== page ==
Yoga is my gateway drug, and meditation is my drug of choice. I deal in the former in hopes of getting people hooked on the latter. Like many people, I didn’t need my meditation fix when my life was easy. Meditation became my ritual in the years when my life was frustrating, stalled, and uncertain. That’s not to say it felt “good;” meditating while on heavy doses of anti thyroid medication, my liver swelling, hair falling out, whole body flushed, and heart beating irregularly and rapidly, did not set the scene for the type of vacation we are promised by modern day pop-meditation psychology. Meditation was hard.
Then I found the meditation that wasn’t hard at all. It was blissful.
I started practicing Tonglen by accident in a series of non-consecutive events. I had an iPhone App called “Stop, Breathe, and Think.” After scanning through it many times, I eventually found myself returning to “Great Compassion” as my meditation of choice. This was initially prescribed to me through the app because of my current situation. When times are blissful, the app will recommend meditations on gratitude. I was in pain, so it recommended compassion.
When Things Fall Apart, Pema Chodron
Simultaneously, Reid and I had started the habit of an outing every weekend to get us into a new head space. We were living in Pasadena and went to the Norton Simon Museum one day. The museum has a beautiful collection of Hindu and Buddhist sculptures, and the gift shop featured books by revered Swamis and thinkers. I held in my hand When Things Fall Apart by Pema Chodron for several minutes, running my fingers over the engraved hard copy cover. I’m not a big shopper, and Reid usually has to push me to buy things for myself. He kept saying, “Get it!” Eventually, he said, “This is a book about living with uncertainty. If it will help you even a little, buy it for yourself.” I did.
It is currently on the verge of falling apart itself. I have read that book at least five times through, and I refer to it nearly daily. Toward the end of the book, I came upon instructions for a meditation called Tonglen. It sounded a heck-of-a-lot like the Great Compassion meditation. That’s when I realized I practiced Buddhist meditation.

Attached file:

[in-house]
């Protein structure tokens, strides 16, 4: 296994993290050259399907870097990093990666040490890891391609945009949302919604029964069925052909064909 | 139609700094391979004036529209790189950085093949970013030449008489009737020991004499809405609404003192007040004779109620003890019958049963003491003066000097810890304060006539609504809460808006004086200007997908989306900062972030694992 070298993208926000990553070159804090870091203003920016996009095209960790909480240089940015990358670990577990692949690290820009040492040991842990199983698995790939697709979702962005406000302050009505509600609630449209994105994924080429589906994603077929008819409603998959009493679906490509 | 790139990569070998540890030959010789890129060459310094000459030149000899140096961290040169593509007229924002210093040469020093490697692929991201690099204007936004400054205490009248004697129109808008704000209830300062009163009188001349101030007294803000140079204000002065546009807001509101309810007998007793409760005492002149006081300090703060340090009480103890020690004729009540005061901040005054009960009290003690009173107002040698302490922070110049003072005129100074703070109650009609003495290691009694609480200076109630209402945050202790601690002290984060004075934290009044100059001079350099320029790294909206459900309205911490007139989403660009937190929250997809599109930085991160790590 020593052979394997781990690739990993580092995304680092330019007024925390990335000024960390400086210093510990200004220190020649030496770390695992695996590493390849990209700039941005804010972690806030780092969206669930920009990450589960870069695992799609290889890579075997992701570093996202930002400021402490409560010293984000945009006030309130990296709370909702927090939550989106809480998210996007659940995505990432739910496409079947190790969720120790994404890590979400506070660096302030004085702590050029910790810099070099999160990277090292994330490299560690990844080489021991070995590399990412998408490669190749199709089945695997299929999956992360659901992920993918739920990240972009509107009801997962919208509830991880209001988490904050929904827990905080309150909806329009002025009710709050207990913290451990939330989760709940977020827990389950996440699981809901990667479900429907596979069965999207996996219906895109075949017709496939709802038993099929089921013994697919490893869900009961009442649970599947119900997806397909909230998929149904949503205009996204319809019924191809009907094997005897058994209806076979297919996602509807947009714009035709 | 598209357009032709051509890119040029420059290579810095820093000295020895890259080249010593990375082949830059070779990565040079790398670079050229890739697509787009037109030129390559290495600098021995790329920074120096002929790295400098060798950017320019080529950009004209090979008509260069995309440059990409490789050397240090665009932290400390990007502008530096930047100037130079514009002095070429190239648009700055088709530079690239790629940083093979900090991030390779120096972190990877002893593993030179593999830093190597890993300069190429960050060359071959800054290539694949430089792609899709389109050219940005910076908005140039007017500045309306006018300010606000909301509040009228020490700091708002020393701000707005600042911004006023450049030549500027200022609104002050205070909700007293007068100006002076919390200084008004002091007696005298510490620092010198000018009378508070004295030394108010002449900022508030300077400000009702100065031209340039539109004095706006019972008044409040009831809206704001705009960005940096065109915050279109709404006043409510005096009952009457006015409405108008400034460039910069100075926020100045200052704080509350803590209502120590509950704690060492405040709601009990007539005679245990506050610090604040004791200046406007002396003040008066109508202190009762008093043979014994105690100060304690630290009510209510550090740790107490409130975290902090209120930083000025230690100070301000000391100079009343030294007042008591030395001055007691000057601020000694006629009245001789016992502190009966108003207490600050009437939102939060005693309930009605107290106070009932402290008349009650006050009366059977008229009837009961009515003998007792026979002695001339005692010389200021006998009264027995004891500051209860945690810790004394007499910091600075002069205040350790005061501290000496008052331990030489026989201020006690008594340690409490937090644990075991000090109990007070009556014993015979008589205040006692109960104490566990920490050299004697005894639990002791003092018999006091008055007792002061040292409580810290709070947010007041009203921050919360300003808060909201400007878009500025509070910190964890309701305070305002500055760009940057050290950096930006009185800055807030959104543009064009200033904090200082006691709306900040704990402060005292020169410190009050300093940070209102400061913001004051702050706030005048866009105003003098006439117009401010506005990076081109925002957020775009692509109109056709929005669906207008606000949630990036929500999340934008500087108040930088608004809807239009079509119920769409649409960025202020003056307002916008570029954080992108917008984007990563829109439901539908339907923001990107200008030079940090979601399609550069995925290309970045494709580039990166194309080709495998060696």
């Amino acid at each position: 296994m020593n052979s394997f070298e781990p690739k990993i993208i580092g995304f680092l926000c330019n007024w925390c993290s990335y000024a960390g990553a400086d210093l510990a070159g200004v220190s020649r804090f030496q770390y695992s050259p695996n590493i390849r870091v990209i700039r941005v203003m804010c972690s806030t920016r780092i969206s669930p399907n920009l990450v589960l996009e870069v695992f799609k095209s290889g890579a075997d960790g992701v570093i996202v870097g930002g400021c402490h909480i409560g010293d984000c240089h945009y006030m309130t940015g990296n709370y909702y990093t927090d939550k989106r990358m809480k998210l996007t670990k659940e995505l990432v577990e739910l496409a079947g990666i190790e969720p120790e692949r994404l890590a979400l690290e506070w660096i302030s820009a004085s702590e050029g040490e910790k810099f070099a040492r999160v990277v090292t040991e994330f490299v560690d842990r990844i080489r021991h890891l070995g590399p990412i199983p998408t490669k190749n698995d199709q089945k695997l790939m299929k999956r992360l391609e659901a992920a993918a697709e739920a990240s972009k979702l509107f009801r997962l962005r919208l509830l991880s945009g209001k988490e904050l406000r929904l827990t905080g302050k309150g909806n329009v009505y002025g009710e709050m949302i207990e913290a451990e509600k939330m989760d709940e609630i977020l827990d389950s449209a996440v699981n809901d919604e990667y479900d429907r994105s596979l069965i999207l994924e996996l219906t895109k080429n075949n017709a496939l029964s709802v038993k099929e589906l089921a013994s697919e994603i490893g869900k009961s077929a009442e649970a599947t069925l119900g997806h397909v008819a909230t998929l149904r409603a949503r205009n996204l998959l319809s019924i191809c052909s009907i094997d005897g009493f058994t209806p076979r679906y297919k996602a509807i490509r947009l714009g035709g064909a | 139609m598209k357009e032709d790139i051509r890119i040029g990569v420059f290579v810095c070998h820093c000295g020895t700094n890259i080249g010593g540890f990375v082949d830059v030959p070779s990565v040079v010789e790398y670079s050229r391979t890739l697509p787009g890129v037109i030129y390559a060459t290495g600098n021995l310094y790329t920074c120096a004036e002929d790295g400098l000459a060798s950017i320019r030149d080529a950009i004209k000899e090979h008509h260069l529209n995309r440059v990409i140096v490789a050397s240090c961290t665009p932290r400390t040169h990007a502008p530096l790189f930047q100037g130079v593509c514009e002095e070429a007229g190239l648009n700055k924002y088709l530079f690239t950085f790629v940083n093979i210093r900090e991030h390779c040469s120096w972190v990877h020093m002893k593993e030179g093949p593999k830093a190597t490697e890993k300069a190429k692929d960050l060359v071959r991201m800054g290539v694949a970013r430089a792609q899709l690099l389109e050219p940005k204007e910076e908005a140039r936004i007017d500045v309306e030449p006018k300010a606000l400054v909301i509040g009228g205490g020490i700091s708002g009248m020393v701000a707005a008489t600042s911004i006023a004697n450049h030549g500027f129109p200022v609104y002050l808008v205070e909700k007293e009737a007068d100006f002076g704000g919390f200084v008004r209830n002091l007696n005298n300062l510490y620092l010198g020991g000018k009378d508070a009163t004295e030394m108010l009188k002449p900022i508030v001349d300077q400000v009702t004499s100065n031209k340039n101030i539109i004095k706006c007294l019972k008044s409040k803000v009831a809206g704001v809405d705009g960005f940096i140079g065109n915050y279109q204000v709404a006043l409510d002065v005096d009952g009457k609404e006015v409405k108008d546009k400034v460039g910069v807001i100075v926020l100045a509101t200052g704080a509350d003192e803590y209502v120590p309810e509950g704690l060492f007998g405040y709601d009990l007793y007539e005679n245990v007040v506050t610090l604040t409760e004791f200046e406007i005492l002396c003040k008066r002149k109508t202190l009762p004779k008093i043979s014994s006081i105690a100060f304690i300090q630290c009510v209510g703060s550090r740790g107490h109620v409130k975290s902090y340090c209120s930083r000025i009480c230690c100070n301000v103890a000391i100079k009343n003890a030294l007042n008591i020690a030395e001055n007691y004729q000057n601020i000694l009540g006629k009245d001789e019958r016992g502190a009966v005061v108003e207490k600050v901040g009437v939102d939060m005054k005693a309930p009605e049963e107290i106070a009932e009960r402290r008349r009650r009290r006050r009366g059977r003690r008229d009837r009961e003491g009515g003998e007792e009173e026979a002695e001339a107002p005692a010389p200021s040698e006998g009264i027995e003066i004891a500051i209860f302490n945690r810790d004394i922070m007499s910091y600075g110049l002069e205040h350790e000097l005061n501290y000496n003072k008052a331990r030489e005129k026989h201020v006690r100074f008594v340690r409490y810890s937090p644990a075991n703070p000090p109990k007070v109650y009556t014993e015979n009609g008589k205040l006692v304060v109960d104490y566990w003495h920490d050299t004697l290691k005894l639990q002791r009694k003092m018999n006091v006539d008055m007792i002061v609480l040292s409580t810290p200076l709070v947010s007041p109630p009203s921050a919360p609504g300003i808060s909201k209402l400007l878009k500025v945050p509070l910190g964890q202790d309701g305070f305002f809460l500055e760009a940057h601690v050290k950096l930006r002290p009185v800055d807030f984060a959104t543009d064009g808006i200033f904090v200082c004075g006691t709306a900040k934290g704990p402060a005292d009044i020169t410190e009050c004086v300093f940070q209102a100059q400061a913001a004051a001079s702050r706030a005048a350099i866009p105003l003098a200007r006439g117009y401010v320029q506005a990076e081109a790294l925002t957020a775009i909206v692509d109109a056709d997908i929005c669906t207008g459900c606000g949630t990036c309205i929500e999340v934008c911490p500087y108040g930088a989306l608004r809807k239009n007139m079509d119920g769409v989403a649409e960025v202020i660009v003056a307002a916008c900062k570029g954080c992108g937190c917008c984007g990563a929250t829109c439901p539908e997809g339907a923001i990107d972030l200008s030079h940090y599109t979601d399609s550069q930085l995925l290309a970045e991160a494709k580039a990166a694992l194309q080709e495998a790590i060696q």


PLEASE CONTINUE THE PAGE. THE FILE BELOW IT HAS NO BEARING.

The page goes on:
Buddha’s Brain, by Rick Hanson
I figured I should learn about Buddhist meditation, so I ordered a copy of Buddha’s Brain. I dug into the neuroscience behind why compassion meditations work. A few months later, I was on a plane to the Catskills to spend 5 days learning from Bessel van der Kolk, Jim Hopper, and Dana Moore at Kripalu Center for Yoga & Health. Without much information on the program or on Kripalu itself, I registered for “Meditation, Mindfulness & Modern Yoga for Transforming Trauma.”
Everything I learned through Buddha’s Brain clicked. I was actually making my brain better at dealing with my challenges. I happened to be making my heart better as well.
The Lost Art of Compassion by Lorne Ladner
Which brings me to this past summer, years after my dedication to Tonglen, and deep into teaching meditation and yoga. I was having a particularly challenging week with a relationship. A dear friend of mine was angry with me and had chosen to not speak with me; it was a punishment I couldn’t process. I was deeply wounded, and in that pain I couldn’t figure out how to proceed.
I randomly grabbed a book off my bookshelf. I’d read it when a yoga student gave it to me in 2011. It was dog eared and highlighted, but I couldn’t remember a thing about it. As I read, I cried. The book was speaking to everything I had subconsciously been working on for the past decade. And, at the end – a part I don’t think I got to the first time around – I found instructions on Tonglen meditation.
Funny, isn’t it? I could have read that book all the way through a decade ago, done the prescribed exercises, and had the tools I needed far sooner. But I didn’t. I found them in a round about way, exploring this lesson and that, never fully seeing or receiving the picture.
I did resolve that dispute with my friend. I spent two weeks deeply immersed in Tonglen, working to heal my own hurt and mend the relationship internally. A week later I found out I was pregnant with the long-awaited baby whose absence had been a cause of so much of my turbulence.
Meditation, compassion meditation specifically but Buddhist meditation generally, radically transformed my life. I don’t meditate to be happy or to be relaxed or to “manifest” the things I want. I meditate to be kinder to others.
Read these books, and you may find yourself equally transformed. Simply by practicing compassion, you will likely end up happier, with more fulfilling relationships, and with more of the good stuff you want in your life.